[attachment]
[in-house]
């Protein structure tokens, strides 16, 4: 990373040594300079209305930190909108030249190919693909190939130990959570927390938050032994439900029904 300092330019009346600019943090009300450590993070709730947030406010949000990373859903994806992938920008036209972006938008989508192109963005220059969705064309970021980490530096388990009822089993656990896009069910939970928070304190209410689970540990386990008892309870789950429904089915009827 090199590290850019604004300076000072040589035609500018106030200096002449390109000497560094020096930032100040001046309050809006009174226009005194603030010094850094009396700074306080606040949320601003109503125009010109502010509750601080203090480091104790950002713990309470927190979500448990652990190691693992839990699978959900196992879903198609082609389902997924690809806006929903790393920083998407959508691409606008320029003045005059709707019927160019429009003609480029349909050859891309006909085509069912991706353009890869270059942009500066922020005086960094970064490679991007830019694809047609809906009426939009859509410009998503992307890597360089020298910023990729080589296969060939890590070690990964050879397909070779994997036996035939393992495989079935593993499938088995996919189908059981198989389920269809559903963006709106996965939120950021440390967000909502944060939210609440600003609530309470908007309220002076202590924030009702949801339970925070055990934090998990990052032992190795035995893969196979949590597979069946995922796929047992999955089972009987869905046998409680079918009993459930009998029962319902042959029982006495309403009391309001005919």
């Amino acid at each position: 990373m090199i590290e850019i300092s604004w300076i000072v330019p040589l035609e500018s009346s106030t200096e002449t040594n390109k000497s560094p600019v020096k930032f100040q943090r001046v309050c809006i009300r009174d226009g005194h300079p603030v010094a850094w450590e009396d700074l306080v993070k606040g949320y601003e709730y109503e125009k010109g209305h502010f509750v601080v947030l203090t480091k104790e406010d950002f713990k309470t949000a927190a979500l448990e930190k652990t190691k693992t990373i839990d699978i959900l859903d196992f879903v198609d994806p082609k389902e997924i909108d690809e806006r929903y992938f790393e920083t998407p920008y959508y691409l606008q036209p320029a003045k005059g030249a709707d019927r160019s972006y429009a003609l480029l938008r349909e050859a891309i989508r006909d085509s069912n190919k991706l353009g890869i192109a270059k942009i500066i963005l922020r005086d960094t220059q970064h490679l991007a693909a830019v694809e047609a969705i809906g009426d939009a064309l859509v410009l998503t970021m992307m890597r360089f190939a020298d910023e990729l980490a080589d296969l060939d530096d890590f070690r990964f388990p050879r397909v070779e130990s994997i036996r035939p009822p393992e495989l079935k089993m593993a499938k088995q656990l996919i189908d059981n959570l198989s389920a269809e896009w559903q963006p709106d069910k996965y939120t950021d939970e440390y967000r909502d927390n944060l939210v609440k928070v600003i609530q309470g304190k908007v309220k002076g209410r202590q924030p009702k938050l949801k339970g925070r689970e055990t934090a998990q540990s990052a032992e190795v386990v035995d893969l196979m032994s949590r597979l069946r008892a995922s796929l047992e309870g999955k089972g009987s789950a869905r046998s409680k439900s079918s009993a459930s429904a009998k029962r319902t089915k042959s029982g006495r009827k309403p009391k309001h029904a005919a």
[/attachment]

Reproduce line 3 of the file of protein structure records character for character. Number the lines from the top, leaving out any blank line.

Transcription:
């Amino acid at each position: 990373m090199i590290e850019i300092s604004w300076i000072v330019p040589l035609e500018s009346s106030t200096e002449t040594n390109k000497s560094p600019v020096k930032f100040q943090r001046v309050c809006i009300r009174d226009g005194h300079p603030v010094a850094w450590e009396d700074l306080v993070k606040g949320y601003e709730y109503e125009k010109g209305h502010f509750v601080v947030l203090t480091k104790e406010d950002f713990k309470t949000a927190a979500l448990e930190k652990t190691k693992t990373i839990d699978i959900l859903d196992f879903v198609d994806p082609k389902e997924i909108d690809e806006r929903y992938f790393e920083t998407p920008y959508y691409l606008q036209p320029a003045k005059g030249a709707d019927r160019s972006y429009a003609l480029l938008r349909e050859a891309i989508r006909d085509s069912n190919k991706l353009g890869i192109a270059k942009i500066i963005l922020r005086d960094t220059q970064h490679l991007a693909a830019v694809e047609a969705i809906g009426d939009a064309l859509v410009l998503t970021m992307m890597r360089f190939a020298d910023e990729l980490a080589d296969l060939d530096d890590f070690r990964f388990p050879r397909v070779e130990s994997i036996r035939p009822p393992e495989l079935k089993m593993a499938k088995q656990l996919i189908d059981n959570l198989s389920a269809e896009w559903q963006p709106d069910k996965y939120t950021d939970e440390y967000r909502d927390n944060l939210v609440k928070v600003i609530q309470g304190k908007v309220k002076g209410r202590q924030p009702k938050l949801k339970g925070r689970e055990t934090a998990q540990s990052a032992e190795v386990v035995d893969l196979m032994s949590r597979l069946r008892a995922s796929l047992e309870g999955k089972g009987s789950a869905r046998s409680k439900s079918s009993a459930s429904a009998k029962r319902t089915k042959s029982g006495r009827k309403p009391k309001h029904a005919a």